Decoding Karma: A 3-Minute Mini-Guide

Feb 7, 2024


You reap what you sow. . . What goes around comes around. . . right?

Well, kind of. . .

Cultures across the globe seem to share an implicit acceptance of the simple idea that if you do something bad, it will come back and bite you on the backside (metaphorically, of course) at some point.

It’s an easily accepted idea because it makes sense on some very instinctual human level.

But in reality, karma is MUCH more complicated.

In this 3-minute read, I’ll decode the most essential elements of karma, so you have an understanding of what it is, how it works and how it impacts your life.

Let’s start the stopwatch. . .

The Law of Karma: The Who and What

Karma isn’t confined to any particular religious belief. Whether you’re into Buddhism, Hinduism, or adhere to a different faith — or even if you’re not religious at all — karma affects us all.

It’s a natural law.

In Sanskrit, the definition of karma is something like “action” or “doing,” and as beings constantly engaged in actions — be it humans, animals, or spirits — we are all actively “making karma.”

There is no such thing as “good or “bad” deeds either.

It’s simply cause and effect

The Law of Cause and Effect

Karma is more than a mere set of physical actions (like hitting someone, stealing something etc.).

It’s about intentional actions that lead to future consequences.

Every thought, speech, and action contributes to the intricate web of karma we weave throughout our lives.

Think negatively, and it’s more likely you’ll speak negatively.

Speak negatively and it’s more likely you’ll act negatively.

It’s a continuous cycle, so being especially mindful of our thoughts becomes crucial in shaping our karmic outcomes.

The Two Main Karmas

Karma can be categorized into two main types:

I. Akusala Karma (Unwholesome action)

II. Kusala Karma (Wholesome action)

Both of them fall under the law of cause and effect.

Create good karma, and positive effects will follow. . . Create bad karma, and negative consequences will unfold. . .

However, in real life, it’s not quite as simple as that.

For example, if we hit someone on the head, it doesn’t mean they’ll hit you back (although it’s pretty likely!).

As I said before, the Law of Karma is not as simple as most people think.

You can’t expect a direct consequence for your actions to happen immediately. It might not happen for several years. or even several lifetimes. Also, the karmic act you create might not be directly mirrored in the resulting consequence either..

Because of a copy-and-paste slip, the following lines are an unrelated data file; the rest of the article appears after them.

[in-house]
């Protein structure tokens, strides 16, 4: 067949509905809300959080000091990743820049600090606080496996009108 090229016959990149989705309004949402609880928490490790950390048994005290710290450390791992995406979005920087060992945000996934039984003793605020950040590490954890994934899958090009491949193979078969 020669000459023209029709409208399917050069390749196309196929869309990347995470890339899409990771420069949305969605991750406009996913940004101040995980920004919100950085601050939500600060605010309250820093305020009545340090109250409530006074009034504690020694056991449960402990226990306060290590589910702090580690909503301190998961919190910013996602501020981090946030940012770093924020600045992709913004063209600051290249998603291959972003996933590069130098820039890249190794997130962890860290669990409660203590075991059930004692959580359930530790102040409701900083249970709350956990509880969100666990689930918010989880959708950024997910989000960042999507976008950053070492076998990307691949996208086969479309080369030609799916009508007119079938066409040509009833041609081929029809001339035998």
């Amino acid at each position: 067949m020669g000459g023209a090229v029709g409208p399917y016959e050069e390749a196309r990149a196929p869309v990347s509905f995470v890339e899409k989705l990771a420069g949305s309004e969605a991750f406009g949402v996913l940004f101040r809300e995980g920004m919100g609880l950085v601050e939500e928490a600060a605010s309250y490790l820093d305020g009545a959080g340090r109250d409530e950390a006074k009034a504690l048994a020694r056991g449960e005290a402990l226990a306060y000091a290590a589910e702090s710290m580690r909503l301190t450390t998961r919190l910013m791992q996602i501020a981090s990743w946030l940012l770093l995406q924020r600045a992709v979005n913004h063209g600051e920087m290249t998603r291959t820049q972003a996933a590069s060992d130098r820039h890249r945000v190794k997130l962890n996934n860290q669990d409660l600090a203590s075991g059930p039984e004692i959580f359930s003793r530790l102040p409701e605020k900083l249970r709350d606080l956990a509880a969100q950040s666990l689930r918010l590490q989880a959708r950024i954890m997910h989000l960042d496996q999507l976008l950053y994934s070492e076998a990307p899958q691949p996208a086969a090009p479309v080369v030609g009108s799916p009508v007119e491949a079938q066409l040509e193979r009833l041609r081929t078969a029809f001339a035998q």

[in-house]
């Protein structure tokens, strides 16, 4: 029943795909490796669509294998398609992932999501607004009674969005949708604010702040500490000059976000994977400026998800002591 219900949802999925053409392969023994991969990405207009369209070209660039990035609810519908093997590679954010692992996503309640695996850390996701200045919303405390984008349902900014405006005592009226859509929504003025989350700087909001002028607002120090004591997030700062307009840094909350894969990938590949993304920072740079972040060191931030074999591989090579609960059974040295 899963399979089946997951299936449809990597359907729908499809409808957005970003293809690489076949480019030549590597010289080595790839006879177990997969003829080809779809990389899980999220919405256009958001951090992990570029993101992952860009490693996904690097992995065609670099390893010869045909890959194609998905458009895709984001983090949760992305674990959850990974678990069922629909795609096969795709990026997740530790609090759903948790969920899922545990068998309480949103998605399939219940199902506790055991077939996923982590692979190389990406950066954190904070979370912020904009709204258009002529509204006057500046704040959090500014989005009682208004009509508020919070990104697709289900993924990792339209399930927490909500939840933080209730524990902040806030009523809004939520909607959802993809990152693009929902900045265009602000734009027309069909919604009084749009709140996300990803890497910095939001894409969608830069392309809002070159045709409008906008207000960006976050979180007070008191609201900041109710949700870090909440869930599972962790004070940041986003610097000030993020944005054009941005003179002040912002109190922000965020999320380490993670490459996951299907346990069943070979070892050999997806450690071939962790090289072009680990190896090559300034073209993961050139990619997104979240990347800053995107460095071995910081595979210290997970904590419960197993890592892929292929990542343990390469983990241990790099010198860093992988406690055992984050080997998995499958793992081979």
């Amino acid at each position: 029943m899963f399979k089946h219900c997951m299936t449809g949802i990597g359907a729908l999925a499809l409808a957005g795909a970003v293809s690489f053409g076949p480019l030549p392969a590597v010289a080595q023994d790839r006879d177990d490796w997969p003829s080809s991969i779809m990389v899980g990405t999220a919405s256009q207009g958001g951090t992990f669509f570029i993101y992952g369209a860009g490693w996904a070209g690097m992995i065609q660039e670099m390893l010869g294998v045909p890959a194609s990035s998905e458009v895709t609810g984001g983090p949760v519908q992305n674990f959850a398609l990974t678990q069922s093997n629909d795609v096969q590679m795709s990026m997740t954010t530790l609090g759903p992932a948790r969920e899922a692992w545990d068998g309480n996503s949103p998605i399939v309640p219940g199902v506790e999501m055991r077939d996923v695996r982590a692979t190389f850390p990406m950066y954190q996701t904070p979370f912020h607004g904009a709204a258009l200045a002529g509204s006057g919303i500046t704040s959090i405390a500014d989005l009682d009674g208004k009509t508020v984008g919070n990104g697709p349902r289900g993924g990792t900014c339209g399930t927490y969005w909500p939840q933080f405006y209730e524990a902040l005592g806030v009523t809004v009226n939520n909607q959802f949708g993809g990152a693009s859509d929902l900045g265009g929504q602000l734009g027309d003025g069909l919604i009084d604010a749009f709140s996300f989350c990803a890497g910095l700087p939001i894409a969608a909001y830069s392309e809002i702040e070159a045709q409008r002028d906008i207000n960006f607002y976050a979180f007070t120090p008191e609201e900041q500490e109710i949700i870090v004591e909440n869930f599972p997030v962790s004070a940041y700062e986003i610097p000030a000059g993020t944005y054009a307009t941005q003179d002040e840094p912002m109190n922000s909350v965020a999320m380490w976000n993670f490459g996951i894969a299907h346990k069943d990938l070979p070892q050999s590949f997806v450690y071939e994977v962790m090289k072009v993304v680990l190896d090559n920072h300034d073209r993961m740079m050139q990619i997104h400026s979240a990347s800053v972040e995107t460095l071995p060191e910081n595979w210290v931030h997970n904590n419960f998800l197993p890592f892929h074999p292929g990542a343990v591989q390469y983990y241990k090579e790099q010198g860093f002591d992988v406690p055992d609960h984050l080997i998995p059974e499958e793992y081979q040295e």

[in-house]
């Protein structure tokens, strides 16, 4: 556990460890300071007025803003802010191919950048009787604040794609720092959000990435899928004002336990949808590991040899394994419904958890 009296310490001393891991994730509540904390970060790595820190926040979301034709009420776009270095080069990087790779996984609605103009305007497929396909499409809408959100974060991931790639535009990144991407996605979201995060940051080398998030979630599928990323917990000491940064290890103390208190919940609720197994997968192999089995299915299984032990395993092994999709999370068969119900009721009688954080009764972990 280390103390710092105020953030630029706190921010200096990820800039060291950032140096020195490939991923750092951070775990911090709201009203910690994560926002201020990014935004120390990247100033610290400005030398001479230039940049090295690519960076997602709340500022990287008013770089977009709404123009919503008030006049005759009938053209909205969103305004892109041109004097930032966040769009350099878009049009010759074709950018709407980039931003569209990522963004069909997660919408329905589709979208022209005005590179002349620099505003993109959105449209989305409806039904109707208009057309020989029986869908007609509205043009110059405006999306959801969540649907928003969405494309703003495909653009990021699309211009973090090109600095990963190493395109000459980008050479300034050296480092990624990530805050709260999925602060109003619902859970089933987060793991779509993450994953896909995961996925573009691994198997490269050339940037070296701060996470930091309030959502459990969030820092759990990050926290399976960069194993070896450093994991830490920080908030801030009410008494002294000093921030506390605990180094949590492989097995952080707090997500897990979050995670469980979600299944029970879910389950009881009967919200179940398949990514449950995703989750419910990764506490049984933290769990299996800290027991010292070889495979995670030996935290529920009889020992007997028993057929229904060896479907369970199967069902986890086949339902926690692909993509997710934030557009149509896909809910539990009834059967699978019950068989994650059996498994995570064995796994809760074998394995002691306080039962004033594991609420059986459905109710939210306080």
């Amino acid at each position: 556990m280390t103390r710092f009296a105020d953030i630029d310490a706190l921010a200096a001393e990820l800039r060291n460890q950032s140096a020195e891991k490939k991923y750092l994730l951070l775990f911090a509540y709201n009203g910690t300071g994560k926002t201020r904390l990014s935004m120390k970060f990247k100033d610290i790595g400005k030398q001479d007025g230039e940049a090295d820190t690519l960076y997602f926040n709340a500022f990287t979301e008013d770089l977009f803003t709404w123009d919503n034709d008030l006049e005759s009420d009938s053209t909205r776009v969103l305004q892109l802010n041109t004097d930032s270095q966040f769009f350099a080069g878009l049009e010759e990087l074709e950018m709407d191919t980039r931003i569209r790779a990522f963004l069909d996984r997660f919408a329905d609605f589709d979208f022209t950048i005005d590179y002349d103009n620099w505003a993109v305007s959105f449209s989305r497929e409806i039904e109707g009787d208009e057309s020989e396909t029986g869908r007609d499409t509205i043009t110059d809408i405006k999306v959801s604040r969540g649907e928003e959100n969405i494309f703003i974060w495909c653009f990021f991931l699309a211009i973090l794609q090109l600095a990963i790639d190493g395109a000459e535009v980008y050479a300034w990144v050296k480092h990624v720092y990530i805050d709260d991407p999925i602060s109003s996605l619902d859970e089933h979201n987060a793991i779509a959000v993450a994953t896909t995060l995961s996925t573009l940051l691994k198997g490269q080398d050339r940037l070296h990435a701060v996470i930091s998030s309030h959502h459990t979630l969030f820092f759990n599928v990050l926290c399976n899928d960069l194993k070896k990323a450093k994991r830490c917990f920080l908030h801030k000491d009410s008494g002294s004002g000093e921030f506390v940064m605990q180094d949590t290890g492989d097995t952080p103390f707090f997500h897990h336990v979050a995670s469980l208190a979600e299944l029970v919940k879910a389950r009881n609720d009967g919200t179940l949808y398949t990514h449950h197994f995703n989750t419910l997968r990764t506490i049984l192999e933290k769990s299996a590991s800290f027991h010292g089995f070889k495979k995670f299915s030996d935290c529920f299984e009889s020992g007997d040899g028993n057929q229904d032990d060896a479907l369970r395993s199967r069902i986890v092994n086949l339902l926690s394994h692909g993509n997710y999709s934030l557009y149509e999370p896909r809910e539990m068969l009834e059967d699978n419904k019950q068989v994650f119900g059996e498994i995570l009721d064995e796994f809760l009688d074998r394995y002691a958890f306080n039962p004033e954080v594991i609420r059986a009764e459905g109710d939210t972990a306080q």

For example, that few dollars you took a few years ago won’t necessarily translate into you losing the same amount of dollars in the future. 

It’s Complicated. . .

Buddha emphasized that karma is one of the acinteyya – ideas too complex to fully comprehend through thinking alone.

A popular idea in the West, nurtured by the idea of Western Science, is that we can figure anything out by thinking hard enough, by using our brain.

But that doesn’t apply to The Law of Karma. Or many other things in Buddhism. 

However, just because we can’t fully understand karma through thinking, we CAN all grasp the basic principles of karma, and even see them in action.

Basic Karma Principles

One of the most important things to understand is how the different impacts of karma are created.

The impact depends on several different factors:

  • Strength of Karma: What is the intensity of your intention? Who are the people affected? What duration is the impact?
  • Frequency of Karma: Is the action a one-time occurrence, sporadic, frequent, or a habitual pattern?
  • Appropriate Time: The karmic result of your action might manifest in this lifetime or the next lifetime or beyond. It depends on when the conditions are correct for that karmic result to arise. Remember, when we talk about karma in the Buddhist sense, we are talking about an unimaginably long sequence of lifetimes, not just one.

The Wrap Up

The good news is, you don’t need a complete understanding of karma to lead a more harmonious life.

By simply understanding that every thought, speech or action has a result related to the quality of that speech thought or action, you’re more likely to take responsibility for your thoughts, speech, and actions.

And that’s enough to make a profound transformation in the way you live your lives.


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